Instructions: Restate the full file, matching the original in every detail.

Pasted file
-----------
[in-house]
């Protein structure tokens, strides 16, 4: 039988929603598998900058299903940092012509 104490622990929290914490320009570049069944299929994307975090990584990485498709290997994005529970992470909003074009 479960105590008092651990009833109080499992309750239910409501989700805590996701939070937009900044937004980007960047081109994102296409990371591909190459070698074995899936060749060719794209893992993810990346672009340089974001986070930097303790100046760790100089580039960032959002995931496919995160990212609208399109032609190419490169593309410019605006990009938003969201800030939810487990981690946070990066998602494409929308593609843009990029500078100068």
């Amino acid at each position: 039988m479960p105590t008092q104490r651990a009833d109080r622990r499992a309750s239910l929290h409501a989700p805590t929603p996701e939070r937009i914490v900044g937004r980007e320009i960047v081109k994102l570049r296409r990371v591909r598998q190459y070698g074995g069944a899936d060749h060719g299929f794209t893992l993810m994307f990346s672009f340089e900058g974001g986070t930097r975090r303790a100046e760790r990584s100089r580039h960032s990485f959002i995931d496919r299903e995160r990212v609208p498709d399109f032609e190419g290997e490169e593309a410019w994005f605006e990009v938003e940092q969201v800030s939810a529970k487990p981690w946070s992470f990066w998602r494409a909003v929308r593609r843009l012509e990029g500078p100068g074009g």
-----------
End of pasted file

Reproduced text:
[in-house]
């Protein structure tokens, strides 16, 4: 039988929603598998900058299903940092012509 104490622990929290914490320009570049069944299929994307975090990584990485498709290997994005529970992470909003074009 479960105590008092651990009833109080499992309750239910409501989700805590996701939070937009900044937004980007960047081109994102296409990371591909190459070698074995899936060749060719794209893992993810990346672009340089974001986070930097303790100046760790100089580039960032959002995931496919995160990212609208399109032609190419490169593309410019605006990009938003969201800030939810487990981690946070990066998602494409929308593609843009990029500078100068």
């Amino acid at each position: 039988m479960p105590t008092q104490r651990a009833d109080r622990r499992a309750s239910l929290h409501a989700p805590t929603p996701e939070r937009i914490v900044g937004r980007e320009i960047v081109k994102l570049r296409r990371v591909r598998q190459y070698g074995g069944a899936d060749h060719g299929f794209t893992l993810m994307f990346s672009f340089e900058g974001g986070t930097r975090r303790a100046e760790r990584s100089r580039h960032s990485f959002i995931d496919r299903e995160r990212v609208p498709d399109f032609e190419g290997e490169e593309a410019w994005f605006e990009v938003e940092q969201v800030s939810a529970k487990p981690w946070s992470f990066w998602r494409a909003v929308r593609r843009l012509e990029g500078p100068g074009g």